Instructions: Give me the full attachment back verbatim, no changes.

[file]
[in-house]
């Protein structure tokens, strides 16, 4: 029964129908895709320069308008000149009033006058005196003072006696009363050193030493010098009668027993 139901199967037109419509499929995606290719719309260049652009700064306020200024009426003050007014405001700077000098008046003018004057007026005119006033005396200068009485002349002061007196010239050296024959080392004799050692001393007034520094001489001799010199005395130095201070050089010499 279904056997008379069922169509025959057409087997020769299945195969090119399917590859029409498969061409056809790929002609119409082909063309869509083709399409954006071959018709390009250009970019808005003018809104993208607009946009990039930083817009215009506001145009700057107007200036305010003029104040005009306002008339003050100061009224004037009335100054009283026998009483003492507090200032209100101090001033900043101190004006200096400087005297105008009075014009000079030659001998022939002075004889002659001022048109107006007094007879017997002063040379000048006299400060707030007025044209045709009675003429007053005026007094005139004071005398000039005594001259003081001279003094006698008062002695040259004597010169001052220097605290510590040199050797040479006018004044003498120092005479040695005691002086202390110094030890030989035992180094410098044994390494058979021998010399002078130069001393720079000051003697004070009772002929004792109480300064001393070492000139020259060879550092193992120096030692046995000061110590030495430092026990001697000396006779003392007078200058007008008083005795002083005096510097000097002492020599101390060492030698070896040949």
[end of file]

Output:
[in-house]
């Protein structure tokens, strides 16, 4: 029964129908895709320069308008000149009033006058005196003072006696009363050193030493010098009668027993 139901199967037109419509499929995606290719719309260049652009700064306020200024009426003050007014405001700077000098008046003018004057007026005119006033005396200068009485002349002061007196010239050296024959080392004799050692001393007034520094001489001799010199005395130095201070050089010499 279904056997008379069922169509025959057409087997020769299945195969090119399917590859029409498969061409056809790929002609119409082909063309869509083709399409954006071959018709390009250009970019808005003018809104993208607009946009990039930083817009215009506001145009700057107007200036305010003029104040005009306002008339003050100061009224004037009335100054009283026998009483003492507090200032209100101090001033900043101190004006200096400087005297105008009075014009000079030659001998022939002075004889002659001022048109107006007094007879017997002063040379000048006299400060707030007025044209045709009675003429007053005026007094005139004071005398000039005594001259003081001279003094006698008062002695040259004597010169001052220097605290510590040199050797040479006018004044003498120092005479040695005691002086202390110094030890030989035992180094410098044994390494058979021998010399002078130069001393720079000051003697004070009772002929004792109480300064001393070492000139020259060879550092193992120096030692046995000061110590030495430092026990001697000396006779003392007078200058007008008083005795002083005096510097000097002492020599101390060492030698070896040949």